Documents reveal recipients of HUD funds

The U.S. Department of Housing and Urban Development has awarded more than $51 million in housing assistance to nonprofit organizations across the country to finance more affordable housing construction, provide rental assistance, and facilitate supportive services delivery for very low-income seniors.

WASHINGTON – The U.S. Department of Housing and Urban Development has awarded more than $51 million in housing assistance to nonprofit organizations across the country to finance more affordable housing construction, provide rental assistance, and facilitate supportive services delivery for very low-income seniors.

“Expanding affordable housing opportunities is a priority, especially for our nation’s most vulnerable populations,” HUD Secretary Ben Carson said in a news release. “These awards will facilitate capital investment in senior housing developments and create roughly 1,100 new homes, the majority for very low-income seniors.”

The funding will create new housing opportunities, federal officials say.

“The combination of Capital Advance and Project Rental Assistance grants creates greater supply of new rental units and supports the viability of existing properties,” Federal Housing Commissioner Brian Montgomery said.

Requiring leverage with other sources of private capital, HUD has significantly reduced the reliance on federal investment for the development of these properties – $88,000 per unit today, compared to $156,000 per unit in 2012 – the last time HUD made Section 202 construction/rehabilitation grant awards.

Section 202 grants provide very low-income elderly persons 62 years of age or older with the opportunity to live independently in an environment that provides support services to meet their unique needs. HUD provides these funds to nonprofit organizations in two forms:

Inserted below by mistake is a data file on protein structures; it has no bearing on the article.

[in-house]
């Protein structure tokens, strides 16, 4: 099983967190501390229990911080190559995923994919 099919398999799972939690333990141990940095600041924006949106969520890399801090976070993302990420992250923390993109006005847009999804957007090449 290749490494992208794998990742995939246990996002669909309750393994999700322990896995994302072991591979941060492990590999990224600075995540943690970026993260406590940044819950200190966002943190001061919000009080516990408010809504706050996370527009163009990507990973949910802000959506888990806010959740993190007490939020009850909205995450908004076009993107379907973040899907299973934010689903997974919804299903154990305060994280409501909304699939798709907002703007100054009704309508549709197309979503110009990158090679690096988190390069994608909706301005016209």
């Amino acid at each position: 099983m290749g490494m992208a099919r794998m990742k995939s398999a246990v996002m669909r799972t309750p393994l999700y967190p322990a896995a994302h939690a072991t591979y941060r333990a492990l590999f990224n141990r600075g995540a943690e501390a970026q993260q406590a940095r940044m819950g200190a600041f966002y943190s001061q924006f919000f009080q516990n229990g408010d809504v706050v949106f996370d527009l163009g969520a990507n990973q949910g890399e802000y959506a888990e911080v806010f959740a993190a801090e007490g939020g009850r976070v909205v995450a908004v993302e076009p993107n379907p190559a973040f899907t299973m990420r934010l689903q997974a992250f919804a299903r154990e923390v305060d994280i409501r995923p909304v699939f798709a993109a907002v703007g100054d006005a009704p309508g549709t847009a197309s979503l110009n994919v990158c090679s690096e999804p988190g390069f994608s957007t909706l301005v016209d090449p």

♦ Capital Advances. This is funding that covers the cost of developing, acquiring or rehabilitating the development. Repayment is not required as long as the housing remains available for occupancy by very low-income elderly persons for at least 40 years.

♦ Project Rental Assistance Contracts. This is project-based funding, which covers the difference between residents’ contributions toward rent and the cost of operating the project.

Program eligibility requires residents to be very low-income or earning less than 50 percent of the area median income. However, most households that receive Section 202 earn less than 30 percent of the median for their area.

Recommended for you

Stay Informed

(0) comments

Welcome to the discussion.

Keep it Clean. Please avoid obscene, vulgar, lewd, racist or sexually-oriented language.
PLEASE TURN OFF YOUR CAPS LOCK.
Don't Threaten. Threats of harming another person will not be tolerated.
Be Truthful. Don't knowingly lie about anyone or anything.
Be Nice. No racism, sexism or any sort of -ism that is degrading to another person.
Be Proactive. Use the 'Report' link on each comment to let us know of abusive posts.
Share with Us. We'd love to hear eyewitness accounts, the history behind an article.